The delicate debate on fossil fuels on Native American lands


The Biden administration has found itself between a rock and a hard coal seam. A cohort of Native American tribes have realized how sacred — and lucrative — their lands are, and they don’t trust the promises of an old white man this time.

“When the administration says, ‘We’re going to create all these millions of jobs if we just change [to renewable energy] today “they didn’t show us the fine print of where these jobs are coming from, what region, doing what,” Daniel Cardenas, president of the National Tribal Energy Association and member of the Pit River Tribe, told Fox News. Digital in an interview. “When you start questioning them there, they start to get defensive.”

Native American lands are rich in untapped fossil fuel resources worth at least $1.5 trillion (as of 2014), and many who live on these lands have come to rely on these resources to sustain their communities. . Yet, according to Fox, the Department of the Interior “has repeatedly expressed support for strengthening the tribal sovereignty of Native tribes, but has also pursued a climate agenda limiting fossil fuel production on federal lands and waters.” .

The contradictions abound and the debate is curious. On the one hand you have people like Conrad Stewart, director of energy and water for the Crow Nation of Montana, telling Fox that “a war on coal is a war on Crow.”

But there is another group of Indigenous people who ‘reject the proposition that our traditional lands should be sacrificed on the altar of irresponsible energy policies’ and equate fossil fuel extraction on Indigenous lands with ‘exploitation’ . A 2018 article in American Scientist profiled a group of “indigenous peoples…rejecting oil, coal and gas extraction in favor of renewable energy to save their land, increase employment and fight global warming.” And a panel of Harvard public health ‘experts’ went so far as to claim earlier this year that ‘fossil fuel extraction harms Indigenous communities’, linking cancer cases to other problems. health and “growing up and living near oil and gas operations”. ”

One of the Harvard panelists noted that “such activism by Indigenous peoples has been successful in the past,” citing a campaign his late father led to end gold mining in the Little Rocky Mountains. of Montana in the 1990s.

But can the notoriously poor Native Americans afford to reject fossil fuel extraction? And can the rest of the country afford to let them?

Consider that, according to the Indigenous Environmental Network, “Indian reservations hold more than 35% of America’s fossil fuel resources” – that’s billions of tons of coal, billions of barrels of oil and trillions of cubic feet of natural gas, reports Energy plant.

Also consider how much $1.5 trillion could do to boost Native American tribes. “Air, water and energy are the basis of our economy. I believe in the right of all landowners to develop what is theirs in any way they wish,” Cardenas said.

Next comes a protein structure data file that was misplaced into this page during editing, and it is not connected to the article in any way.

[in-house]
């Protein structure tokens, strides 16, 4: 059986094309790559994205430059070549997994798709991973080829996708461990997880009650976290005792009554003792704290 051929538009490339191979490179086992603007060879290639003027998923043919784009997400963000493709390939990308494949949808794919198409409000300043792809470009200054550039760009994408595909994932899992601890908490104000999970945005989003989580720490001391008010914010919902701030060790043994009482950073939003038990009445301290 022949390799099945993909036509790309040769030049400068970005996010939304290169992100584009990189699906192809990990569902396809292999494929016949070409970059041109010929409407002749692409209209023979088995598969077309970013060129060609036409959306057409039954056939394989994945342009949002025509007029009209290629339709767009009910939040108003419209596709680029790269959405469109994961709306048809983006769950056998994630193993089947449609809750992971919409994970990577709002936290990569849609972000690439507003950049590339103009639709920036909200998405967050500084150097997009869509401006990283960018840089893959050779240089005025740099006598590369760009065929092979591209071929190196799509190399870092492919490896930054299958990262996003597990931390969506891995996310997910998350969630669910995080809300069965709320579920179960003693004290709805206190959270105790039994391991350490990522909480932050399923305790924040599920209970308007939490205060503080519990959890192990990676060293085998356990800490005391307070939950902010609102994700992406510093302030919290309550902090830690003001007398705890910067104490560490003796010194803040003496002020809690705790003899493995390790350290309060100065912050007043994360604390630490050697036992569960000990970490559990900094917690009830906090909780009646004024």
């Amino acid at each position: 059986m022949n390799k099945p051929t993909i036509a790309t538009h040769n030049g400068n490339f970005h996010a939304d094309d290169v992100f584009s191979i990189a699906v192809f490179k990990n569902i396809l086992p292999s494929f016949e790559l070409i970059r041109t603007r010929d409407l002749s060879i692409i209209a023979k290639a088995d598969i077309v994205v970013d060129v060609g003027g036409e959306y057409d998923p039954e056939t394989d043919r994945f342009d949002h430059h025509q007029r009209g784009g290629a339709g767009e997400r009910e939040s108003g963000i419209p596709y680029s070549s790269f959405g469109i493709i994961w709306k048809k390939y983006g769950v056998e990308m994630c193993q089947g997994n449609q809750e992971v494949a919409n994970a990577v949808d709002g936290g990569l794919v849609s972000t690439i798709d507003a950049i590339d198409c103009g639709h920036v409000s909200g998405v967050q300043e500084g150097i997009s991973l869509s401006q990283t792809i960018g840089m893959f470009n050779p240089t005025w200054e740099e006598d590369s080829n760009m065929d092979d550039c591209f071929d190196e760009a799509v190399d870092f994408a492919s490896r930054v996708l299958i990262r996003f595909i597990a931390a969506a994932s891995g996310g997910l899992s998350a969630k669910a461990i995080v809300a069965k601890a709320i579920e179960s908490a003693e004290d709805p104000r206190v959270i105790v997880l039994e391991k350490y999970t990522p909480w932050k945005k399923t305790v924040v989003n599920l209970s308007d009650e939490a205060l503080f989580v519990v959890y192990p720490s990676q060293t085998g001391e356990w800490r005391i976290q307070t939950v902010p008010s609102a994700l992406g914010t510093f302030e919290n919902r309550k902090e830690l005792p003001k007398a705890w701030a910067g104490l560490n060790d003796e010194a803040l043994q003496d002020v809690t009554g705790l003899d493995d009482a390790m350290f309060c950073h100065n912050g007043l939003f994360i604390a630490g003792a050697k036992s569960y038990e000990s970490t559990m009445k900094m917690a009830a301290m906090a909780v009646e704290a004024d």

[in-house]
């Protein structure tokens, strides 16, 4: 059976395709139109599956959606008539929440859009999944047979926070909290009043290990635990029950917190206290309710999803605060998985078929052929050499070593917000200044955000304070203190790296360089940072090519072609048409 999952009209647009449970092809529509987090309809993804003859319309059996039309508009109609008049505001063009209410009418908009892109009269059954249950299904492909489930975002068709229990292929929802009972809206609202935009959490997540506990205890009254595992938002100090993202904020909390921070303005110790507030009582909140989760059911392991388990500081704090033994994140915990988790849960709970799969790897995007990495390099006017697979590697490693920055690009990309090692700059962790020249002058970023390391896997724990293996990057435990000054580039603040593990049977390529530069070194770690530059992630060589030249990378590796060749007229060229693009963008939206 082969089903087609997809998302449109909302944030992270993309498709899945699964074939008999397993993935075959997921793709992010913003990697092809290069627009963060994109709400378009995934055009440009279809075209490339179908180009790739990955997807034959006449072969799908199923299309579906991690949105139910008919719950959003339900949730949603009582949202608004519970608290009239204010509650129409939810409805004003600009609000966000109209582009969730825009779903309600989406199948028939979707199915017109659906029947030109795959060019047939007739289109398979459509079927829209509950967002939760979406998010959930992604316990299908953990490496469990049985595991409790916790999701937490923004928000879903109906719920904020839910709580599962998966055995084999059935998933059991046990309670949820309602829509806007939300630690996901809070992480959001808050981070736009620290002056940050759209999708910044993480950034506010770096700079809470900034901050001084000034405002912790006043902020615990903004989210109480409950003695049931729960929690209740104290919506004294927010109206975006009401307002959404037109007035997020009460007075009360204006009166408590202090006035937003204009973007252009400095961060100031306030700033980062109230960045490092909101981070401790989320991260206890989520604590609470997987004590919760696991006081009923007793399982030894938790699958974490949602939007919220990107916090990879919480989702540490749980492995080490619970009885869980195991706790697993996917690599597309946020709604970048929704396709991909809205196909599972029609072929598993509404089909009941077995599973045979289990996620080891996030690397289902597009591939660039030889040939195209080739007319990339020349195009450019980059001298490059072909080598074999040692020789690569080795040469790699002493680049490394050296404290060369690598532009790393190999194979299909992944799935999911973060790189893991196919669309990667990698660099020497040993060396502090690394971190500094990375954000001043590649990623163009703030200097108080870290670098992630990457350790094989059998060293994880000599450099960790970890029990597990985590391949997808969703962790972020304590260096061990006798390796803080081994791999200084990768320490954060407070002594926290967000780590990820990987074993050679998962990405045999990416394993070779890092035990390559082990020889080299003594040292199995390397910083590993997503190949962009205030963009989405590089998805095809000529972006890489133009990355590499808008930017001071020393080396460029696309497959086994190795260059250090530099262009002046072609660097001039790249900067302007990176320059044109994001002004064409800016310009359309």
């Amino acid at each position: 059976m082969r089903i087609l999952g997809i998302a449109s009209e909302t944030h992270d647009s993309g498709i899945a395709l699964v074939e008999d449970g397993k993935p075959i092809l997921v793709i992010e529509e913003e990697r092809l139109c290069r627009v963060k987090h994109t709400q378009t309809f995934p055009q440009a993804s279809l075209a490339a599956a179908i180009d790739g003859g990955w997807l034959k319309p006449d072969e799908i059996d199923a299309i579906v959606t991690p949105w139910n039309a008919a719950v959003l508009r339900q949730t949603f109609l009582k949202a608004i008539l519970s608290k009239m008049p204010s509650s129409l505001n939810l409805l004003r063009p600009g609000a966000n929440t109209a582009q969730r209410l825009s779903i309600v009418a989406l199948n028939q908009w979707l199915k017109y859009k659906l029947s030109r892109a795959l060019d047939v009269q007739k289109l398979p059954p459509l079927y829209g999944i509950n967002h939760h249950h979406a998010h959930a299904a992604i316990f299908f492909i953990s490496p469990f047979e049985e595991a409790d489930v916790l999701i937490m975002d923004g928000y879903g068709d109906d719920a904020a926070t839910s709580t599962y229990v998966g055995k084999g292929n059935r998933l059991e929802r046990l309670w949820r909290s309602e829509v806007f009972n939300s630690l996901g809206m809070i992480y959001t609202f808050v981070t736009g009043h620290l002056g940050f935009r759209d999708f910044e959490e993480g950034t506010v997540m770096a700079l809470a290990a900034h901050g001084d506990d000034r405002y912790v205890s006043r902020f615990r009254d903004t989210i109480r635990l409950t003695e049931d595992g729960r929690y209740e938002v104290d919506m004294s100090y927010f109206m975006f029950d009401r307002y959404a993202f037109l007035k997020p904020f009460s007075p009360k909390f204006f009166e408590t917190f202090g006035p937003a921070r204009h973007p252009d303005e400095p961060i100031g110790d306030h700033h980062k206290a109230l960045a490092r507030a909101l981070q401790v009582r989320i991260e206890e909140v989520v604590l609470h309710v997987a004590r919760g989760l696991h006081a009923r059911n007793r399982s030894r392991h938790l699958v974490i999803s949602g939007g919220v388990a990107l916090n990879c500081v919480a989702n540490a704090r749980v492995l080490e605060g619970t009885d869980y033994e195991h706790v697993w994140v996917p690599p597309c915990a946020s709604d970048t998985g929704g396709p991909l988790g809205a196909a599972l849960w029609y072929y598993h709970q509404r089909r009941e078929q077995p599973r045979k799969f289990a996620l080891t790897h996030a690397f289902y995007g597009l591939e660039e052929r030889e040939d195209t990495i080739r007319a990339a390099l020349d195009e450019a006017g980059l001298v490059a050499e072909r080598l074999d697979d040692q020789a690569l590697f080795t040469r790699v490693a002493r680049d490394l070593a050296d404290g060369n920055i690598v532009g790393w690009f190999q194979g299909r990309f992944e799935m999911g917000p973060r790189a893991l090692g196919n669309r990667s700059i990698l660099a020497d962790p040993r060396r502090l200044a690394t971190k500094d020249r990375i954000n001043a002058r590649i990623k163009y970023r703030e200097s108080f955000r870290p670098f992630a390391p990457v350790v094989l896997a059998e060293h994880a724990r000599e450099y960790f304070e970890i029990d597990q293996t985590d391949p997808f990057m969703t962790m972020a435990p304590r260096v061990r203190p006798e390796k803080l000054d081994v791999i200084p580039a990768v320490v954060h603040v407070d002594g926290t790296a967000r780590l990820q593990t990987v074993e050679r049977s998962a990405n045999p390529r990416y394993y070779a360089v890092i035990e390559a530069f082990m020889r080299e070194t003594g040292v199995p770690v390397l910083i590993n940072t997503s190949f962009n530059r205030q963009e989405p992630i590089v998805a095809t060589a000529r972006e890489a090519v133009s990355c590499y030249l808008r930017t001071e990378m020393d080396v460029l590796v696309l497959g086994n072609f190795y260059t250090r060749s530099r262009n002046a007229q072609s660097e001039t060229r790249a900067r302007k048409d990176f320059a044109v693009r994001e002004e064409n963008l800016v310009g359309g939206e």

Many Native American tribes — like many non-Indians as well — don’t want to depend on government and are fed up with bureaucracy that gets in the way of progress that could benefit everyone.

In Montana, for example, “The Crow [Nation’s] main source of income is the 43-year-old Absaloka mine in Hardin,” reported QC press in 2017. “In recent years, the tribe has been pushing to open a second mine that could produce 1.4 billion tons of coal and generate $10 million for the tribe in five years.”

Yet according to QC“The Tribe’s attempts to open the new mine have been partially thwarted by federal land use and environmental rules which the Tribal Government believes infringe on its sovereignty.”

Former Crow Tribe Chairman Darrin Old Coyote told the publication at the time, “I don’t want to be dependent on the US government. We have the resources, we have the manpower, we have the ability to be self-sufficient.

“Noting that the tribe’s unemployment rate hovers between 25% and 50%,” the article continues, “[Old Coyote] added: ‘There is no reason for us to be so poor.’

In fact, when, on the first day of his term, President Biden signed an executive order to suspend federal oil and gas rental and drilling licenses, the Ute Indian tribe, which according to Reuters, “produces approximately 45,000 barrels of crude oil per day…with approximately 900 million cubic feet of natural gas per day,” requested and was granted an exemption to the rule (how is this for Biden “eating Crow!”). The tribe told the DOI at the time, “The Ute Indian Tribe and other energy-producing tribes rely on energy development to fund our governments and provide services to our members.”

The Biden administration therefore faces a conundrum. They claim to be committed to making Native Americans more self-sufficient, but then condition Native American sovereignty on doing what they want, which is to abandon fossil fuel production in favor of so-called green energy. Many poverty-stricken tribes understand how impossible it is to achieve sovereignty when their ability to benefit from their immense natural resources is so heavily regulated.

Yet, by granting Indigenous peoples easier access to fossil fuels, the Biden administration was forced to abandon its “plan for a clean energy revolution and environmental justice.” It’s a tough pill to swallow, given that climate change is, according to the administration, “the greatest threat facing our country and our world.”

“Sounds like an Ute problem, Joe,” as the kids might say. It appears, however, that whatever Biden does, the GOP is poised to win over another demographic of historically strong Democratic voters.


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